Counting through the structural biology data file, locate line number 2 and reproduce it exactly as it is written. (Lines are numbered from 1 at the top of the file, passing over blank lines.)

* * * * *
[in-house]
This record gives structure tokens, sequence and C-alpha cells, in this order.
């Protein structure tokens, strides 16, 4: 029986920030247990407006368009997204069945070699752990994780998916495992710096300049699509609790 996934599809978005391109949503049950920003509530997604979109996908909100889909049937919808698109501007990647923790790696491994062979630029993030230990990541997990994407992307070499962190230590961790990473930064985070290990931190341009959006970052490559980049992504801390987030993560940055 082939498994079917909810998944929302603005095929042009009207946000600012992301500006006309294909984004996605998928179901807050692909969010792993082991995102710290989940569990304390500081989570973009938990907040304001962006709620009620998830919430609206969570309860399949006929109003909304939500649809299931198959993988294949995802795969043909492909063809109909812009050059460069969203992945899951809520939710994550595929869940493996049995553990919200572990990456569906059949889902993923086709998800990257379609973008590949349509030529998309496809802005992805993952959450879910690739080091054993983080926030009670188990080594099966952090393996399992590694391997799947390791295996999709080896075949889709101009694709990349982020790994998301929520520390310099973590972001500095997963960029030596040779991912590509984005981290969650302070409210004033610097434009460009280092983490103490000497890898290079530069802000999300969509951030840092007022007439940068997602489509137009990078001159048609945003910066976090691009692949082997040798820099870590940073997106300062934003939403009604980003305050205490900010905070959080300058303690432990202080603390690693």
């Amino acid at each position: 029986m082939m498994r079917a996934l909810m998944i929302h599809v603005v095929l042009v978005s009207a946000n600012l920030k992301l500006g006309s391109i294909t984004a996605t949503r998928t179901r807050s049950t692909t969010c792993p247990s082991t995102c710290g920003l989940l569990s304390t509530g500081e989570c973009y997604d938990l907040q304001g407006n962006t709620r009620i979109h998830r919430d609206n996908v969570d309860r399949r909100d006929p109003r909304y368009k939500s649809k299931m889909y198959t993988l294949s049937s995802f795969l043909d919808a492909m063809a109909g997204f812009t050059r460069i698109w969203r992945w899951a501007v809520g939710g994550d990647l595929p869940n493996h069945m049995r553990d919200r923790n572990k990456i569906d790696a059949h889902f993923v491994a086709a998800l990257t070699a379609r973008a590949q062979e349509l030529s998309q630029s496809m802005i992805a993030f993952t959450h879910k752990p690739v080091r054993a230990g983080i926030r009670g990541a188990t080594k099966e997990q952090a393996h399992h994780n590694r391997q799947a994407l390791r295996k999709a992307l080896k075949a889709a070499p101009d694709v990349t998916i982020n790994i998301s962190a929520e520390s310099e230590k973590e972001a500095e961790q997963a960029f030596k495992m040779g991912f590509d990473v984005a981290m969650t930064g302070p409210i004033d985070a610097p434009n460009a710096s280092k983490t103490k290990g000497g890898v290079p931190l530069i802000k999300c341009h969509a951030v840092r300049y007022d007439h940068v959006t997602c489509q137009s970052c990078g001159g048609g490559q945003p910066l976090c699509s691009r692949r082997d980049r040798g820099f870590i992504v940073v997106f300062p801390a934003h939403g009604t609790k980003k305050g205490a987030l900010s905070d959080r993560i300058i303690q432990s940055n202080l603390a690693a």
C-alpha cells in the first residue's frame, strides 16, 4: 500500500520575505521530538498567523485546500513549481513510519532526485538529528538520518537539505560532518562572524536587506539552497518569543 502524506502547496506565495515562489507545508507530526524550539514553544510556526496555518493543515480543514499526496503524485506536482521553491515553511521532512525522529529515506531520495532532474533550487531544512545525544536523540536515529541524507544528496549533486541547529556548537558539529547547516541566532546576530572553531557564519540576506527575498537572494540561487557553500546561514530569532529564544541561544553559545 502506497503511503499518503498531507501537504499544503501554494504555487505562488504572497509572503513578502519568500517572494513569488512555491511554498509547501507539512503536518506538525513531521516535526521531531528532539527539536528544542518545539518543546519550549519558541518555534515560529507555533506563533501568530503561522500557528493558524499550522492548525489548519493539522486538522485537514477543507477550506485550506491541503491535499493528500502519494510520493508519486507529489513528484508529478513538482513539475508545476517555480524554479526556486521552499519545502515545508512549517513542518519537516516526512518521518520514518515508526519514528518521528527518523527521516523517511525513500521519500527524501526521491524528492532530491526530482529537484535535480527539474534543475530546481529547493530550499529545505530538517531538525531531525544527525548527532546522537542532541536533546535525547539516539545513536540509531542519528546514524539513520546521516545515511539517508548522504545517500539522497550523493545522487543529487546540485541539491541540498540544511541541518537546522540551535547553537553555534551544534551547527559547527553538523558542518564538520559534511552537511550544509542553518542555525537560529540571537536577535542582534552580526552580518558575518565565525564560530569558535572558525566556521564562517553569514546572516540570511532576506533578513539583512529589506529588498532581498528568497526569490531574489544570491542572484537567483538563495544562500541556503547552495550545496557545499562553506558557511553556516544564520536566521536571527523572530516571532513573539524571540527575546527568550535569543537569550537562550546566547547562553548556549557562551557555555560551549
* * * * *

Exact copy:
This record gives structure tokens, sequence and C-alpha cells, in this order.